In terms of getting a network connection from one point to another in a way that most folk consider neat and orderly, some ways are easier than others. Running Ethernet or coaxial cable can be messy for existing structures, and sometimes there’s a reason not to use WiFi. When those two standard options are out, the next one to consider is Powerline networking. Powerline is oft-forgotten, because most folk reach for a better WiFi router when they need it. The 500 Mbps RPLC-500 Kit from Rosewill is a new contender in this space. It offers a smaller wall wart adapter than some of its competitors’ offerings and great power saving features. Its plug-and-play operation lets users get up and running in no time.
There was a time when a wireless router did little more than, well, route. It took bits from the airwaves and put them on a wire, destined for the Internet or perhaps the local network. As the technology matured, product designers started adding things. At first, it was software like firewalls, quality of service controls, and port tunneling and forwarding controls. Then came the advanced things such as VPN and jffs-based file storage – sufficient for a small, static HTML site stored on a cordoned-off part of the router’s unused flash ROM. Then came the hardware changes, most relevant to this review being the advent of USB ports. This opened a whole new world of possibilities, generally USB Mass Storage devices and printers. Then Western Digital joined the fray. It added a hard drive to the router. Thus, we have the My Net N900 Central, a 450Mbps x2 high-end wireless router ready act not only as a shuffler of bits, but also as a storer of bits; a router and simple NAS all in one compact device.
Ferrari has teamed with Logic3 to offer a series of headphones, earbuds, and an Apple device speaker dock decked out in classy Ferrari styling. From a mid-range unit in the mid 100s range, all the way up to the flagship R300 noise-canceling series at $299, Logic3 and Ferrari have a great line of audio listening devices prepped for consumer enjoyment.
We stopped by the Crucial meeting rooms to get a look at the newest DRAM and SSD products from the consumer brand of Micron. DDR4 is imminent, with its expected densities of up to 32GB and power consumption of just 1V driving high usage, high battery life devices in late 2013 with mainstream adoption in 2014 and 2015. On the SSD side, we take a look at an amazing 1 TB-class SSD at a price point of just $600, as well as new 512GB SSDs in mSATA and m.2 form factors.
We bumped into Nectar’s Ken Lazarus while walking past the Brookstone booth, completely out of happenstance. In doing so, we stumbled upon one of the neatest tools we have yet encountered at CES 2013: the Nectar fuel cell mobile charger. Through the use of a special chip fabricated by Intel and a butane fuel pack, the Nectar charger can supply 10-20 full charges of a smartphone. This enables not only intraday charging, but days or even weeks away from electricity. The Nectar will retail at Brookstone for $299 with $10 fuel cells, which are one-time use but have recyclable casing.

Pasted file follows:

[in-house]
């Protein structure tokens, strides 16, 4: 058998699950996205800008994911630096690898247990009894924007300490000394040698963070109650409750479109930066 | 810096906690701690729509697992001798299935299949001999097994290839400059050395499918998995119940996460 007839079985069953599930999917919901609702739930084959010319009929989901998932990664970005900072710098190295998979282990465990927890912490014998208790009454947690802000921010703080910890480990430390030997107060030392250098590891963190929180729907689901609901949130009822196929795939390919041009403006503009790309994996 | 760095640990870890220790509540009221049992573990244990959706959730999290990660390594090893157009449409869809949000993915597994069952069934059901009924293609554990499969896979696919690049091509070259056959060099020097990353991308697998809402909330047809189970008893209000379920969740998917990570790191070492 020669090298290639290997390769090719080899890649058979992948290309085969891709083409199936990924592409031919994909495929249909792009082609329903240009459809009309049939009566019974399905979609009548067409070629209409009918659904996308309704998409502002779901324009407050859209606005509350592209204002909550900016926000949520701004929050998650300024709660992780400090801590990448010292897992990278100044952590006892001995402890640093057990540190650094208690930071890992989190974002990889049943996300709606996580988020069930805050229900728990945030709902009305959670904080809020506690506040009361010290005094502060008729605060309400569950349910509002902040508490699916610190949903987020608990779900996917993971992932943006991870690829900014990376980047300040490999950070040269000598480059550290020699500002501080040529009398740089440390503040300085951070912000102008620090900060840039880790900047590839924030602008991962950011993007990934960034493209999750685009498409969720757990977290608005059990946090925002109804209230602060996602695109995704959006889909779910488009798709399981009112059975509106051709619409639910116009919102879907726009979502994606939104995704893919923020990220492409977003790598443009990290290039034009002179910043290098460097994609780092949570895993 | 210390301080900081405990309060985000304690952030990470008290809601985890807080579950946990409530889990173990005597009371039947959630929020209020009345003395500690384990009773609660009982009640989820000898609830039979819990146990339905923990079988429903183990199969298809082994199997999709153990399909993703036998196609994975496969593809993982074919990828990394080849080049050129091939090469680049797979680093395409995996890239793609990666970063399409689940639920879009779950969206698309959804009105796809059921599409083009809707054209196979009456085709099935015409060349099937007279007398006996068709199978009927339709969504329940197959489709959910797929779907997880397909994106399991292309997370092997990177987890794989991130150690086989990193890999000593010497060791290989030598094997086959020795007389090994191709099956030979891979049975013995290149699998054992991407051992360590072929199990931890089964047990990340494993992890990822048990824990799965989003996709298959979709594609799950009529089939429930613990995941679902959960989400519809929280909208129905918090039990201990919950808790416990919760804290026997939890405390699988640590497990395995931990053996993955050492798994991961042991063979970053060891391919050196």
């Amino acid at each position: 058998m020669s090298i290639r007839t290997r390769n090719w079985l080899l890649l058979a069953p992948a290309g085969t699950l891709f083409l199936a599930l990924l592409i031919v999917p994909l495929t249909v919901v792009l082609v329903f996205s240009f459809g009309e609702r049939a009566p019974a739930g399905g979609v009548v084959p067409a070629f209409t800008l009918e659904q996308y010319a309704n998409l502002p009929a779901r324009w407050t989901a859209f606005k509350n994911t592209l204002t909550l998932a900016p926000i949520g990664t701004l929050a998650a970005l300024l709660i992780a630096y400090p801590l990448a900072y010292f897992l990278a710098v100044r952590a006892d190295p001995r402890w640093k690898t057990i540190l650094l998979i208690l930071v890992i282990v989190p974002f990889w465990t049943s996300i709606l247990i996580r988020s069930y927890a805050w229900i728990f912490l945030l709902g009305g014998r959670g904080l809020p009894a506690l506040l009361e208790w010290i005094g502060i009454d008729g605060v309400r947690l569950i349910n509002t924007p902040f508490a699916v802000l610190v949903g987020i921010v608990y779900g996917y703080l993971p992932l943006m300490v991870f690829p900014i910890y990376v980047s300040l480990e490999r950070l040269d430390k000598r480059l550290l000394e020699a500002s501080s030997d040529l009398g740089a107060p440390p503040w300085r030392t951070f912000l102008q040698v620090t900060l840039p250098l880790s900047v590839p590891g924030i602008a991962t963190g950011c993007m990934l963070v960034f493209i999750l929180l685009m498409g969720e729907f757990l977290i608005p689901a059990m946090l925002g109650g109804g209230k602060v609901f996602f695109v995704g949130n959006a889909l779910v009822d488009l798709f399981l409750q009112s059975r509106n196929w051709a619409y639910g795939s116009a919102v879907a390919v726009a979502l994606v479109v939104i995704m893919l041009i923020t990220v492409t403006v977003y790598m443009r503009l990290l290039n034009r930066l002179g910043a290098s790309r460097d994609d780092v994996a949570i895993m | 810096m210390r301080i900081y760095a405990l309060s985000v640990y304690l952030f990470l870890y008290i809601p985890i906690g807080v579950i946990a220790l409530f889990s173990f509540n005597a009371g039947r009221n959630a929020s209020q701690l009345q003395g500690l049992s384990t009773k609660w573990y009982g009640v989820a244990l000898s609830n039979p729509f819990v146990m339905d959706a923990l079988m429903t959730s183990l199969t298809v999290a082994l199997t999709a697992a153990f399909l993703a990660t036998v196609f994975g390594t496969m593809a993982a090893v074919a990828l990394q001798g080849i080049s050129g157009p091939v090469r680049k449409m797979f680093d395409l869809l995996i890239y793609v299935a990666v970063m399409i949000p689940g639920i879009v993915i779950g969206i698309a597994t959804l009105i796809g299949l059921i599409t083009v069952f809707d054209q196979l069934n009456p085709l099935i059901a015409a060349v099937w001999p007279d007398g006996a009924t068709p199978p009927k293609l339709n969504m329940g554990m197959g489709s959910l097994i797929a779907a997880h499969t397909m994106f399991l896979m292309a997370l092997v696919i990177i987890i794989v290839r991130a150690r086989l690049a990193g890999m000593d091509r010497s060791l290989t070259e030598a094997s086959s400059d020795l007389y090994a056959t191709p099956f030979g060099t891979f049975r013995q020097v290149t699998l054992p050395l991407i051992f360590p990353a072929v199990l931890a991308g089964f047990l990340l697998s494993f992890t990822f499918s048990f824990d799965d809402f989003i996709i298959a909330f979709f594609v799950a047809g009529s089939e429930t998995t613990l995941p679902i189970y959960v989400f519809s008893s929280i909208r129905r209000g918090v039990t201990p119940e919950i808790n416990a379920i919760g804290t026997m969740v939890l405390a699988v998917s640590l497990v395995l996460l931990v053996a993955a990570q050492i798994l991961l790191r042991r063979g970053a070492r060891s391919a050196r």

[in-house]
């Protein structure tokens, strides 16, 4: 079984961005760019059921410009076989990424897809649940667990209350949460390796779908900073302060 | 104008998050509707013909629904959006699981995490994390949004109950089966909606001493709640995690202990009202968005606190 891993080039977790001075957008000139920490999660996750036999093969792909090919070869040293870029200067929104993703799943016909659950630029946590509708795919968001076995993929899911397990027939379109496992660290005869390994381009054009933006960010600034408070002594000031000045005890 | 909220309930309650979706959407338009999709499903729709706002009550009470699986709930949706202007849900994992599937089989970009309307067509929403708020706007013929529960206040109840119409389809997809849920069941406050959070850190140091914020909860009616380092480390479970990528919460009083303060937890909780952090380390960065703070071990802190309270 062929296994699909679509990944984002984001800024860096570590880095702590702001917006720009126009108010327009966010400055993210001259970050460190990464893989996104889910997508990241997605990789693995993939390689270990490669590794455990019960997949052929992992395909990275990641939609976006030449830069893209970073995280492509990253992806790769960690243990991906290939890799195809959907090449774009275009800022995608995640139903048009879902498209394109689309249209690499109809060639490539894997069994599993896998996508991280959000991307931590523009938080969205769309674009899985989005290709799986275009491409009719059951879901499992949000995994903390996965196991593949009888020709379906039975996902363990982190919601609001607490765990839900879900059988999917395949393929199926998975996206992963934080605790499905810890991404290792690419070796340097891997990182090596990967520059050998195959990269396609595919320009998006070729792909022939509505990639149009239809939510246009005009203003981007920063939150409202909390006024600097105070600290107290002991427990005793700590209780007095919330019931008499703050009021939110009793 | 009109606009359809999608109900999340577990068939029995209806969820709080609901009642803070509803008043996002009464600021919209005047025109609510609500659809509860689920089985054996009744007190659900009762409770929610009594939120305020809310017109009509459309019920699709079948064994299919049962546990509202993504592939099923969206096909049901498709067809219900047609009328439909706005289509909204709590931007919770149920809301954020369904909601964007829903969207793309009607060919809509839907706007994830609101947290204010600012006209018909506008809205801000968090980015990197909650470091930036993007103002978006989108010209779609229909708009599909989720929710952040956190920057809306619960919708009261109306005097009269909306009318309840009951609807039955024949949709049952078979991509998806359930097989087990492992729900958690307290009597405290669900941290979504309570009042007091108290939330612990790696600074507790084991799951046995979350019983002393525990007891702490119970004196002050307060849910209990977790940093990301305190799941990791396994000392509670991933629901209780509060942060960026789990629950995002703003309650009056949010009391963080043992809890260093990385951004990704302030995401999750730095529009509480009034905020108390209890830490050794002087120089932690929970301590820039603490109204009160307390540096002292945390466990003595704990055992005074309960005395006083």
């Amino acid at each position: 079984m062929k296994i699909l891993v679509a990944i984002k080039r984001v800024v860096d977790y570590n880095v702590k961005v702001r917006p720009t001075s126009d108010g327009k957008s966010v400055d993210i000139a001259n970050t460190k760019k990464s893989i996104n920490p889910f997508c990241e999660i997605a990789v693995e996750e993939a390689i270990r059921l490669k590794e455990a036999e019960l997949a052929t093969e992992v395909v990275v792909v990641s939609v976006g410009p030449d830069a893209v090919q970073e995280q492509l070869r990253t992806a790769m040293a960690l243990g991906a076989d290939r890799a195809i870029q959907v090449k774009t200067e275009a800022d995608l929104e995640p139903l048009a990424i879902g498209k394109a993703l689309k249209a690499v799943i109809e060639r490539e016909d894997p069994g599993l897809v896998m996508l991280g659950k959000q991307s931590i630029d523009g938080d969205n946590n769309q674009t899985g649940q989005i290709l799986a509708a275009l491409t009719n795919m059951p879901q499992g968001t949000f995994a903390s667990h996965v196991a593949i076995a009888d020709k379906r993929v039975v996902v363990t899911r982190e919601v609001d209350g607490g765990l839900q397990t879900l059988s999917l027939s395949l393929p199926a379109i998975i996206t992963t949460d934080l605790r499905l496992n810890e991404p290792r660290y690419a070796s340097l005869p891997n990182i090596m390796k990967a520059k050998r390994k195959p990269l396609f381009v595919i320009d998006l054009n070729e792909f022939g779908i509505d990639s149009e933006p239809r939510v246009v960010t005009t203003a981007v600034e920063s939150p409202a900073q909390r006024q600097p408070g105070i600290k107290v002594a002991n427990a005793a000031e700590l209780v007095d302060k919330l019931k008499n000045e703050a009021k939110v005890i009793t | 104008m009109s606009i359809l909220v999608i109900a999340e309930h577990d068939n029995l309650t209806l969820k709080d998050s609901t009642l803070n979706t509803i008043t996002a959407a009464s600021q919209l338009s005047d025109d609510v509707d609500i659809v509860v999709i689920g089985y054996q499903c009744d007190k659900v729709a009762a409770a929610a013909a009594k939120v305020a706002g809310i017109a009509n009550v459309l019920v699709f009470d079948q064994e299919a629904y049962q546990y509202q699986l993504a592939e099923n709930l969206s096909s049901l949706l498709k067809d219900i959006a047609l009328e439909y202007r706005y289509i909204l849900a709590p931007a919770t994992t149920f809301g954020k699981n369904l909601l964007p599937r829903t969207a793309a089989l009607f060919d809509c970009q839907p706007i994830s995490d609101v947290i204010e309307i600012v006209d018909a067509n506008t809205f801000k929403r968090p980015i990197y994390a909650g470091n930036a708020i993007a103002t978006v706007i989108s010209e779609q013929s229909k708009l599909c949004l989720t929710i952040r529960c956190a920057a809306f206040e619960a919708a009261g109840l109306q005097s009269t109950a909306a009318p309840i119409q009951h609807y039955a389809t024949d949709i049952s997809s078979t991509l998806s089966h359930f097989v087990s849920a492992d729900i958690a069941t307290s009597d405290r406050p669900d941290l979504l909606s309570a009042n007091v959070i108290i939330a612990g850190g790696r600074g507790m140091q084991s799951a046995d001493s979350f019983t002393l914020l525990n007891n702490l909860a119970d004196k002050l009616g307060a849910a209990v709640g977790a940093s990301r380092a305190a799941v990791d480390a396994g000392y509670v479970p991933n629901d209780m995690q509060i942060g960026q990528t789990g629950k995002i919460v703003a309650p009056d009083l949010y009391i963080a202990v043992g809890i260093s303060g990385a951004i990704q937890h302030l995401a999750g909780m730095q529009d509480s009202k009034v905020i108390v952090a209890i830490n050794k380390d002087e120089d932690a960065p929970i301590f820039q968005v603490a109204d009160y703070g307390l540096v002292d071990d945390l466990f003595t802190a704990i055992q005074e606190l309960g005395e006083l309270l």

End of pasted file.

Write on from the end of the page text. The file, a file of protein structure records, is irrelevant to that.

Long have the days past since the CRT light guns that we used to dominate Zombies in games like House of Dead 2 on the Dreamcast. Unless you’re a user of either Kinect for XBox 360 or Move for PS3 you don’t know the joys of pointing a ‘gun’ at your TV and fragging some enemies. G-Mate took the opportunity to fill a void that has long needed filled by developing a console gun that does not use visual detection but instead uses a gyroscope that translates the movements to your screen. The MAG II Gun Controller is a giant leap in fully functional interaction with console FPS’s. Take a look at the video to see one of the coolest console products at CES.
OWC, a.k.a. Otherworld Computing, showed off primarily three new products: the Accelsior, the Viper, and the KR. The Accelsior is a storage system using PCI-Express to serve up SSD blades. Configured in RAID 0, the drives were capable of more than 1300 MBps read and a very impressive write speed. The Viper is a new SSD that OWC claims will saturate a SATA III 6 Gbps connection at its 600 MBps maximum. Lastly, OWC shows a ridiculously awesome 200 ft drop test on its KR series of iPhone 4/S and iPhone 5 cases. These cases are built to withstand some serious punishment. Check out the video for more on OWC’s CES 2013 lineup.
Hipsters, Fujifilm has a product that will make the rims of your black glasses thicker and the tops of your PBR beers, well, frothier. Fujifilm stepped into an industry gap left by one of the products that changed the scope of photography for all time. The days of instant physical picture (Polariod) cameras have returned and the target demographic for these camera is just who you’d think they’d be for. I know, hipsters, the idea of a company targeting you is the exact opposite idea of being a hipster but it’s just something you’re going to have to deal with. Fujifilm developed a really unique product and it will be interesting to see if something that was considered dated will have the ability to be reborn as a useful medium for hipsters and teenagers alike.
We met at Digital Experience with TRENDnet’s Zak Wood to preview some of the networking products company’s new technology for CES 2013. TRENDnet is introducing a pair of 802.11ac wireless products, a router and a USB 3.0 adapter. It also announced the smallest 500 Mbps Powerline adapter, and it has a pass-through plug, to boot.
Car marker Chevrolet made an appearance at Digital Experience in order to demonstrate its new MyLink in-car computer system. It can synchronize with various storage devices and mobile phones to provide a useful, safe driver-centric experience upgrade for its 2014 Impala sedan.
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